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California Hospital Association Rural Symposium Lanterman-Petris-Short Act Involuntary Commitment Laws LPS Modernization Welfare & Institutions Code Section 5150 et al. CHA Modernization Objectives. What We Want To Do:

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California Hospital AssociationRural SymposiumLanterman-Petris-Short ActInvoluntary Commitment LawsLPS ModernizationWelfare & Institutions CodeSection 5150 et al.

cha modernization objectives
CHA Modernization Objectives
  • What We Want To Do:
  • Improve timely mental health assessment and treatment for involuntary patients
  • Improve access to the least restrictive level of care
  • Reduce wait times in Emergency Departments (EDs)
  • Reduce non-emergent mental health care visits to EDs
  • Improve the safety level in EDs for all patients and staff
  • Improve the coordination of services between counties, mental health plans, law enforcement, transportation providers, and providers of mental health treatment
  • Standardize who can generate, release, or continue holds
  • Improve uniformity in the law’s application across county lines
evolution of ca mental health delivery system
Evolution of CA Mental Health Delivery System
  • LPS Act signed into law 45 years ago in 1967
    • Within 2 years of implementation, the number of involuntary patients in “state hospital” beds dropped from 18,831 to 12,671
    • By 1973, there were 7,000 patients remaining in the current 5 “state hospitals”
  • California eventually closed 25,000 “state hospital” institutional beds
    • Currently 5 “state hospitals” with 6,498 beds
    • Only 1,930 are for providing acute psychiatric services
    • Primarily serve individuals who are:
      • Not guilty by reason of insanity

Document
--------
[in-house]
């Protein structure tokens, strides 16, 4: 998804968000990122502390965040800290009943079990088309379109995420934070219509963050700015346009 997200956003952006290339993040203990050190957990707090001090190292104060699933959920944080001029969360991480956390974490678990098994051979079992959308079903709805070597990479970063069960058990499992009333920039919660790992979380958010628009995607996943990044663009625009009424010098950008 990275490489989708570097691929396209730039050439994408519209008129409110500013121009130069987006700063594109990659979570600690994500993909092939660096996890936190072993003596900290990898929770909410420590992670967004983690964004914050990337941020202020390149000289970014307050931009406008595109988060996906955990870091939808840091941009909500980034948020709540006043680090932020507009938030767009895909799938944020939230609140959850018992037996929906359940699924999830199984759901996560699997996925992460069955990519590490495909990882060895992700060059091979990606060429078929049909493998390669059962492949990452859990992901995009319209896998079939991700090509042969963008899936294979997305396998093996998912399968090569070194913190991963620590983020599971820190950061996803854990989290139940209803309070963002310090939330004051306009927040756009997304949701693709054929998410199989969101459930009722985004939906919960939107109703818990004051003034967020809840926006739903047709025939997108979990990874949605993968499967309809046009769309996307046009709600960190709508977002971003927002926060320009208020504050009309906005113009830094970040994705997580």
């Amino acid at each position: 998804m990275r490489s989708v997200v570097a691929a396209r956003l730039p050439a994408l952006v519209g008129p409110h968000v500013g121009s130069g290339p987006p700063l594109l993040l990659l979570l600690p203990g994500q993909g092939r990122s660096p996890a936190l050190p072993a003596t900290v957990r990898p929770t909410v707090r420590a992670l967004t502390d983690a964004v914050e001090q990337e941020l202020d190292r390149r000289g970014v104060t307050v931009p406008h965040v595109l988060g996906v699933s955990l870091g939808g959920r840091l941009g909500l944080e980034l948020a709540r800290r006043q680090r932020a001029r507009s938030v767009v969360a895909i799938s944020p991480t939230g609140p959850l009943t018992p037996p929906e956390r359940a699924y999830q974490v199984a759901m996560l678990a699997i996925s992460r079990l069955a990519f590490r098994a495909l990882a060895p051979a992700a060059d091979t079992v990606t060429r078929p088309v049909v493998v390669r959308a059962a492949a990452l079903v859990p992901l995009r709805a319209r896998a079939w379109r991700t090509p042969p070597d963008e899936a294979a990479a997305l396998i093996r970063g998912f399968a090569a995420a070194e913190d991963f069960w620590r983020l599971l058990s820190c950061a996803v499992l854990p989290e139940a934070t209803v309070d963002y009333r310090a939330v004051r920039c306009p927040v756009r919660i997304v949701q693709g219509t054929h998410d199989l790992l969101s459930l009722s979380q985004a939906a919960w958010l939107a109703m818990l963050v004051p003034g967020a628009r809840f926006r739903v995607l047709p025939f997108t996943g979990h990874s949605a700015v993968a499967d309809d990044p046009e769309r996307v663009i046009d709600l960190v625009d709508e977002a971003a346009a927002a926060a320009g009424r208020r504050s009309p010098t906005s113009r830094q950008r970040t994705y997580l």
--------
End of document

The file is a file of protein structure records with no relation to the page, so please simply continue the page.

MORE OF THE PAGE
• Sexually violent predators
      • Admitted by court order
evolution of ca mental health delivery system1
Evolution of CA Mental Health Delivery System
  • Community hospitals now provide involuntary care in 130 hospitals with 6,500 beds located in 33 of our 58 counties
  • Federal government promised 1000 community clinics, known as State Clinics
  • Federal government provided funding for 400 clinics
  • Funding for clinics withdrawn; clinics close
  • Feds no longer paid for adult (21-64) IMD Exclusion inpatient psychiatric care in dedicated psychiatric settings with more than 16 beds
  • Radical shift in the delivery system and funding
  • LPS Act never anticipated:
    • Counties with no LPS-designated facility
    • Lengthy travel times to the LPS-designated facility
    • Medical clearance needs/requirements of PHF’s
    • Not enough beds leads to long wait times (often 72+ hours!)
    • Almost no beds for patients who are young, old, or angry
    • Changing circumstances over time that demand that process be “interrupted” or stopped
hospital concerns
Hospital Concerns
  • Significant increase in EDs becoming the only treatment provider available 24/7
  • EDs do not always have the capacity or capability to serve individuals with serious mental illness
  • Federal EMTALA law requires a medical screening for all who present at a hospital. EMTALA has been the law for 25 years and trumps part of the LPS Act.
  • Increasing numbers of individuals are taken to EDs who do not have an emergency physical or psychiatric condition